Living with hemophilia with inhibitors is difficult. The inhibitor—a development of antibodies to infused factor product—makes it more difficult to control bleeds. This in turn can lead to missing school or work, and the potential for long-term joint damage. There is a great need for support for both affected people and caregivers, and the National Hemophilia Foundation (NHF) has worked for 12 years to provide that support in the form of NHF’s Inhibitor Education Summits.
The summits are three-day conferences that provide education for people with hemophilia with inhibitors and their support networks. The 2017 summits—held in Phoenix on June 1-4, Houston on June 22-25, and Baltimore on October 12–15—expanded their offerings into six tracks: adult siblings/carriers; new families; seasoned families; nonparent support network; older affected adults; and teens and young adults. “The reality of living with a chronic disease in 2018 is that the caregiving and support network often expands beyond the immediate family to include grandparents, siblings, cousins, friends—you name it,” says Sarah Waite-Ardini, manager of education at NHF, who oversees the program. “It was important to us and the steering committee that the summits reflect that.”
Another change to the summits was the introduction of “inhibitor teams.” Attendees were randomly assigned to a group that met at the end of each day for a 15-minute discussion. The idea was inspired by a similar dynamic at the European Hemophilia Conference. “We wanted to give our attendees the opportunity to make connections that they might not make on their own,” says Waite-Ardini. She also noted that summit attendees learn so much from each other that she felt it was important to carve out extra time to allow for those conversations. The end-of-day debrief was facilitated either by summit faculty or an NHF staff member.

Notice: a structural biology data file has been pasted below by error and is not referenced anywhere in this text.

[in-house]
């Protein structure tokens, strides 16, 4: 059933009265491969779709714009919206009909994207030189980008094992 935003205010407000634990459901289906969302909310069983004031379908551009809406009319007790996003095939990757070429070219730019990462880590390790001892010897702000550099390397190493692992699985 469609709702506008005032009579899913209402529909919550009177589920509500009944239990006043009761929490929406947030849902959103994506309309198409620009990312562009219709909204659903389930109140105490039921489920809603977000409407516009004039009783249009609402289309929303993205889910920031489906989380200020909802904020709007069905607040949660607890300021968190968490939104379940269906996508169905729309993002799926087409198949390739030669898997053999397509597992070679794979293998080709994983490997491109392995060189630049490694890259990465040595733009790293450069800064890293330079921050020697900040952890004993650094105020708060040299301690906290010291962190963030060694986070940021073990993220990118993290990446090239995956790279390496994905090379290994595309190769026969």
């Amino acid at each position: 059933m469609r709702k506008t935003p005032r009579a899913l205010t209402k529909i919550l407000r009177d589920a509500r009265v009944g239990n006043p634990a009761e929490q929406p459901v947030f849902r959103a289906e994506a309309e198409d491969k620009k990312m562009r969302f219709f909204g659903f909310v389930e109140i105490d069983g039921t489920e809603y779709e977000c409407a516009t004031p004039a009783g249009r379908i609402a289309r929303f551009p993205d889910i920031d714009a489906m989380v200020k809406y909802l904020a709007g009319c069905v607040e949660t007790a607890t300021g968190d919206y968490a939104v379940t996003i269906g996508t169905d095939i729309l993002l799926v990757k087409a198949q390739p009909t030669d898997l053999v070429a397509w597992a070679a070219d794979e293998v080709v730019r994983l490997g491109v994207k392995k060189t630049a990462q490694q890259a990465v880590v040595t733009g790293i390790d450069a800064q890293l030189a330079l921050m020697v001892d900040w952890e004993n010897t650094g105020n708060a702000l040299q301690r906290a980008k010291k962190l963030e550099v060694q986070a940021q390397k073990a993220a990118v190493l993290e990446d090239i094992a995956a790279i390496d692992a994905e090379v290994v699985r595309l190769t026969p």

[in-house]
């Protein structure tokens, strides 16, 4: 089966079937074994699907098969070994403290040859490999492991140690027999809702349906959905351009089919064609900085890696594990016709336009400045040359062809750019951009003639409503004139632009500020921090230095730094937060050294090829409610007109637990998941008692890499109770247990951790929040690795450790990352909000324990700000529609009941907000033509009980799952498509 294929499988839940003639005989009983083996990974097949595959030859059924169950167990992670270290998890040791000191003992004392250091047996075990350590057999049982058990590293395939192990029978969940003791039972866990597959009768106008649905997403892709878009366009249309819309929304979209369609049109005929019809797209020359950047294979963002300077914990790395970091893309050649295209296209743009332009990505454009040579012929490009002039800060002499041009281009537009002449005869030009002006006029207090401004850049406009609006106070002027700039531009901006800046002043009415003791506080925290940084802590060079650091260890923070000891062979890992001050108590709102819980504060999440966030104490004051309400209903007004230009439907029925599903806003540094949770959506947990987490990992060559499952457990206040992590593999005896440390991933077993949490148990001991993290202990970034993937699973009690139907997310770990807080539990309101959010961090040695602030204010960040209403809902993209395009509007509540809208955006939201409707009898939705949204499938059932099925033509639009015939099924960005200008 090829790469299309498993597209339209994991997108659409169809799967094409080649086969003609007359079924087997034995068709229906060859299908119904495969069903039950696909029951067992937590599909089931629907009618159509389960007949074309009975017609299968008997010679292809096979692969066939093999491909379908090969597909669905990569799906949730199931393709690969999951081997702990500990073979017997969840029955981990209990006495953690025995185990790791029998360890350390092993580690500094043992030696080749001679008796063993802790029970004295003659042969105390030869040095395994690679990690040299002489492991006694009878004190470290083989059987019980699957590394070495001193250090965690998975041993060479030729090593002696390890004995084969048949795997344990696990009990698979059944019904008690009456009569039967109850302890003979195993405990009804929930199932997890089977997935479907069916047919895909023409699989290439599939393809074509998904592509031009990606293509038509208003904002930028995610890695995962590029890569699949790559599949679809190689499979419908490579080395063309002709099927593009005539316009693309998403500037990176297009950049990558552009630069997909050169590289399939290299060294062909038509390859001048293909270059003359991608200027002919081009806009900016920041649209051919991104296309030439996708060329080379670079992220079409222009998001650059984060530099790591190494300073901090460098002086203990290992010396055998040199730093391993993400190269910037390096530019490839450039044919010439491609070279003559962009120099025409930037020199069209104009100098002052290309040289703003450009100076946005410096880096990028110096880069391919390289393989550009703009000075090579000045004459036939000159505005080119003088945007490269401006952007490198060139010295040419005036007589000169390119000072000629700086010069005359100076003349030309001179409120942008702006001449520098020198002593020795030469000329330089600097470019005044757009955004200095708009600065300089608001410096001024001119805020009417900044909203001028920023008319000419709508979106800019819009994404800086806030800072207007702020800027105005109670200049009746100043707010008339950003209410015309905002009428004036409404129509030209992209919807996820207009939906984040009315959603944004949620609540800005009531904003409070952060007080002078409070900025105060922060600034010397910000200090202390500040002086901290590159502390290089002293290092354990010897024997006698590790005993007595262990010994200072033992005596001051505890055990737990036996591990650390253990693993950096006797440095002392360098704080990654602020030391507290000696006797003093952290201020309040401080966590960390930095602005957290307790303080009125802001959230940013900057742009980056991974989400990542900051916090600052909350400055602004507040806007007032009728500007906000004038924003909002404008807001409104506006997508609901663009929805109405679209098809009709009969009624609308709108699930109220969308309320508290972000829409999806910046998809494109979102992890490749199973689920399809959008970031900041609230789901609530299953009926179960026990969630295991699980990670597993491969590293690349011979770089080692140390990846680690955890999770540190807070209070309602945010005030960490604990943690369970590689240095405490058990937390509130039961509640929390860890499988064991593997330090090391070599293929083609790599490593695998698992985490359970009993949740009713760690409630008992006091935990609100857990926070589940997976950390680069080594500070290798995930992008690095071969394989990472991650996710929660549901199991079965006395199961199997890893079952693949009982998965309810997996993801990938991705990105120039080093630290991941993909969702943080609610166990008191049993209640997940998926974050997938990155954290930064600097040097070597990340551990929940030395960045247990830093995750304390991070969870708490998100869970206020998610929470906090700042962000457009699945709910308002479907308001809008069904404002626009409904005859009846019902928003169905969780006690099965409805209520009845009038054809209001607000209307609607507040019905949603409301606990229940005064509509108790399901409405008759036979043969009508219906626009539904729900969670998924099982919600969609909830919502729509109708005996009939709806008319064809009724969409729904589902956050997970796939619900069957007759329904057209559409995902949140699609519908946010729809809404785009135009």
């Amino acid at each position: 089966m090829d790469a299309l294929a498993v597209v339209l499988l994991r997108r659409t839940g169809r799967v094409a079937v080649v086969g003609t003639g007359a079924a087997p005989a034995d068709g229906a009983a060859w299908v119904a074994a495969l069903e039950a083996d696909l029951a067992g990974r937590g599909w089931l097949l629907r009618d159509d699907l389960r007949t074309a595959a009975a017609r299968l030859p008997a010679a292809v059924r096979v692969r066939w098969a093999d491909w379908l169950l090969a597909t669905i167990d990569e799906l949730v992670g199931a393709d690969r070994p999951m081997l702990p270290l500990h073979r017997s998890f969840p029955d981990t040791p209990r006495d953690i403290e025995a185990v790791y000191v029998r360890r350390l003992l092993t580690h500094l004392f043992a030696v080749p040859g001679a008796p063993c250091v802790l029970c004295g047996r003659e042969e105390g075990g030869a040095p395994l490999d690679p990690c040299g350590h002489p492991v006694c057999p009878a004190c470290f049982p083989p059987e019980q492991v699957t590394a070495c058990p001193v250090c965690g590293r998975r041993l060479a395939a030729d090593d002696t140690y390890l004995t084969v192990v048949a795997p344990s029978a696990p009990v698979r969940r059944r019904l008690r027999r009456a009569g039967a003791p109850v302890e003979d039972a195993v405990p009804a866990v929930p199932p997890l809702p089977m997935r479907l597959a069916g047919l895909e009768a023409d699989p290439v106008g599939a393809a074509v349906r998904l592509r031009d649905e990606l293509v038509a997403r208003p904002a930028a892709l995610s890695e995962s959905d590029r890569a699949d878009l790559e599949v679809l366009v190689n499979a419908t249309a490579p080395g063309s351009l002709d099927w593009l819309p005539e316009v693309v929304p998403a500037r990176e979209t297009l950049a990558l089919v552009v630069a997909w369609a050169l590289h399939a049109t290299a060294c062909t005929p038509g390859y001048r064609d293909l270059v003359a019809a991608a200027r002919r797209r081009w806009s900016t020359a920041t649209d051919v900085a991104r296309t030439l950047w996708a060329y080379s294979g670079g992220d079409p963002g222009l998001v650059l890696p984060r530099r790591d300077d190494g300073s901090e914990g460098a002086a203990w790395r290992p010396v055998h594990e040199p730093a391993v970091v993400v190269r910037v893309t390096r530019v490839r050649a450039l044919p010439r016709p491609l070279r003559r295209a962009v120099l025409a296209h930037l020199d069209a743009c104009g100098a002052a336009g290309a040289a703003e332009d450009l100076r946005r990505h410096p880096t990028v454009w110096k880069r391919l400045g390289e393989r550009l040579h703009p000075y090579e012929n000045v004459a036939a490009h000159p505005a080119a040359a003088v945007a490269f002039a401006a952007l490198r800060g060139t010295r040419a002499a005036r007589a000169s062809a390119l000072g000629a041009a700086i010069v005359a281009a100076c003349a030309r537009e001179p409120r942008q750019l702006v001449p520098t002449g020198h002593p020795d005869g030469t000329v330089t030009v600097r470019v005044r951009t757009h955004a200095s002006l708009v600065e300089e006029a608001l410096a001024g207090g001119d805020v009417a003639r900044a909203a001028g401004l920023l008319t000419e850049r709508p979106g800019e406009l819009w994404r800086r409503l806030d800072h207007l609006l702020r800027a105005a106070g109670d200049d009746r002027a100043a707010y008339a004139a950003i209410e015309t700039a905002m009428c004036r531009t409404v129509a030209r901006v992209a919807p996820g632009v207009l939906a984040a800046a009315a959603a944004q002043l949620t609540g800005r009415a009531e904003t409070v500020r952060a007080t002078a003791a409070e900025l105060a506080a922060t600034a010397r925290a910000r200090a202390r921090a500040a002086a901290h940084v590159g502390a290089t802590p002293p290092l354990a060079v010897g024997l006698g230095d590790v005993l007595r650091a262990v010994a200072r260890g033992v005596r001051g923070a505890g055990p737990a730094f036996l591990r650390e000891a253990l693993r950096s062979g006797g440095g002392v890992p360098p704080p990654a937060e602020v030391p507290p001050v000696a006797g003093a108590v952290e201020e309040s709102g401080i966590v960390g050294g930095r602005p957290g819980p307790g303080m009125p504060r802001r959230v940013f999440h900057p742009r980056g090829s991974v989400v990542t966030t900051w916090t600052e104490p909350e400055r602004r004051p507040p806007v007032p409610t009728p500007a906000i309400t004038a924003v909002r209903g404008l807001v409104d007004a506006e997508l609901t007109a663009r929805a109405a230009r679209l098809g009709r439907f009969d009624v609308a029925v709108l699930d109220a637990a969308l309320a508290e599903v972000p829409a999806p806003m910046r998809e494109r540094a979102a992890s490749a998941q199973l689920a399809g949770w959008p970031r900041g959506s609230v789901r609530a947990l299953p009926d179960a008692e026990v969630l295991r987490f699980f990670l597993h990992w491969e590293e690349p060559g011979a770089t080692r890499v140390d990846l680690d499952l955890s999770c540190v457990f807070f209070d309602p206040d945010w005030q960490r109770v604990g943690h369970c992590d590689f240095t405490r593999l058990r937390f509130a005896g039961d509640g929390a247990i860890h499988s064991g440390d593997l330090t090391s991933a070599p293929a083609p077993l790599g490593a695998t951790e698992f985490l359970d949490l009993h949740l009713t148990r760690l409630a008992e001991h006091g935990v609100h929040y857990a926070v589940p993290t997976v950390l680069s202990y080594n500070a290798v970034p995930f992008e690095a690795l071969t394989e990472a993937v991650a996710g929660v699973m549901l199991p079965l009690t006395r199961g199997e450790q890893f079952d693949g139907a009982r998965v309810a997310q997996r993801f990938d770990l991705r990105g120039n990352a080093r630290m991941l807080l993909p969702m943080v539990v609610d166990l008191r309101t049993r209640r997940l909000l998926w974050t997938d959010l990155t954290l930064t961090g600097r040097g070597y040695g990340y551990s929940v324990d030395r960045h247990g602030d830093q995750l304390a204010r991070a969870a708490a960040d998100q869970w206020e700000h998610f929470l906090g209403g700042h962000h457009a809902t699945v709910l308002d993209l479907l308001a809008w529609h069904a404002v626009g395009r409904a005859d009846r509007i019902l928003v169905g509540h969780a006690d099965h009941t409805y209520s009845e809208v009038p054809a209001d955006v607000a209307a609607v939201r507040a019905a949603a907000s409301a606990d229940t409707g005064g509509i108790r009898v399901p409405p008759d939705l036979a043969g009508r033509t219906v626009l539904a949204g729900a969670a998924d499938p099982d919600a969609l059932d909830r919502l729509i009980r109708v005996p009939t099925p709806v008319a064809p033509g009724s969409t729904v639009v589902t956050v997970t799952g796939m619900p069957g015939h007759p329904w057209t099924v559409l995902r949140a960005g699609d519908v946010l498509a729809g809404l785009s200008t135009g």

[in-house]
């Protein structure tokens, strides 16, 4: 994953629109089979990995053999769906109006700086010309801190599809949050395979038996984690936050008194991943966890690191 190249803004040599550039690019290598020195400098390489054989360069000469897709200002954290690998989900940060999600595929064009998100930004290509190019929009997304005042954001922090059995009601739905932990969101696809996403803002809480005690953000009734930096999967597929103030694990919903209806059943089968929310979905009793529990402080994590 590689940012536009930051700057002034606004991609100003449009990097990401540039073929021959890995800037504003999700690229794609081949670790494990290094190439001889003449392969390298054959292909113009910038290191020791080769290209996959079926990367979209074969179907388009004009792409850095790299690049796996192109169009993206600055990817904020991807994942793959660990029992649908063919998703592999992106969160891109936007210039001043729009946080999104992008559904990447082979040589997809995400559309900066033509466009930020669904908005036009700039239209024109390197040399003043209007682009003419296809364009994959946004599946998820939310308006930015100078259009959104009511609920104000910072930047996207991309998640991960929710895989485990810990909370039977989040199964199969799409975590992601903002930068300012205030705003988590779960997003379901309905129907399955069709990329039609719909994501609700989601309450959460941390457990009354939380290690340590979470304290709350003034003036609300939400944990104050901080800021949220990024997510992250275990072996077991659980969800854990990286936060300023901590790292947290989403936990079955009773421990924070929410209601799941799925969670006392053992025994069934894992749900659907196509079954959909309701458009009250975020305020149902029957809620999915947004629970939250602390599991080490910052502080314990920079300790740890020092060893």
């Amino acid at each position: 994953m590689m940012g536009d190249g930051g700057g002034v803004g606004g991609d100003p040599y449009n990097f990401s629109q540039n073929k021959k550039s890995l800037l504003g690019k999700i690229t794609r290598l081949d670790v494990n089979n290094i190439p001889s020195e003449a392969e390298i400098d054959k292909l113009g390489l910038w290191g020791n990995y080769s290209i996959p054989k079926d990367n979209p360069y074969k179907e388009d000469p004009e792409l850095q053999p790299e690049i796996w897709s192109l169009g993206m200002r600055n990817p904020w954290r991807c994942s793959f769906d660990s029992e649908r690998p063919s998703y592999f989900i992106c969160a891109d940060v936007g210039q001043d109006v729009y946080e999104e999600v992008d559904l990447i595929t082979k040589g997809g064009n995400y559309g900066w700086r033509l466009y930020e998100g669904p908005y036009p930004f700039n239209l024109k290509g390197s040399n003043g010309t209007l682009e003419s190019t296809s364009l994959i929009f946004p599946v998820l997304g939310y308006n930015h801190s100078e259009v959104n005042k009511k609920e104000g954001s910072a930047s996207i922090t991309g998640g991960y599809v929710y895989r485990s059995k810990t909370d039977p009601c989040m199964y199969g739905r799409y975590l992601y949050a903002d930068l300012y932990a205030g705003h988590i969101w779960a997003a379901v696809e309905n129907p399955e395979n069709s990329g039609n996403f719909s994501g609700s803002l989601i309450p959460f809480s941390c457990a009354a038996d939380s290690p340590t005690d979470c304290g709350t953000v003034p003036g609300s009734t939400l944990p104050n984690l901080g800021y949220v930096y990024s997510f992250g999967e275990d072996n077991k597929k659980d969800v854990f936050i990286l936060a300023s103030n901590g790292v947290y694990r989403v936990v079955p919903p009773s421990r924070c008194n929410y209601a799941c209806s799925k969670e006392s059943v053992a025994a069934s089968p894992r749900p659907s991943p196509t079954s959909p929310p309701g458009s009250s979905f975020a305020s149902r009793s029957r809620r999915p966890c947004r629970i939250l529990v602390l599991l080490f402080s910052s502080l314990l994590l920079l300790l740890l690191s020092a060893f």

“The idea of teams was a wonderful idea and helped build relationships with people you otherwise might not have interacted with,” says Josie Hernandez, who attended the Houston summit.
Sessions covered pain management and safe use of opioids; immune tolerance therapy; an explanation of factor half-life and how it can be used to guide treatment; and three plenary sessions on new and emerging therapies, possible changes in the insurance and healthcare landscape, and participation in clinical trials.
But for many people, the greatest value is in connecting with others who share their experience. “There was a time in my life where I thought nobody would ever understand what it’s like to be living with an inhibitor. Thanks to these summits, I now realize how wrong I was,” says Benjamin Denman, who attended the Baltimore summit.
NHF is grateful for the support of this patient education program from founding sponsor Novo Nordisk; supporting sponsor Shire; and corporate sponsors Genentech, Grifols and HEMA Biologics.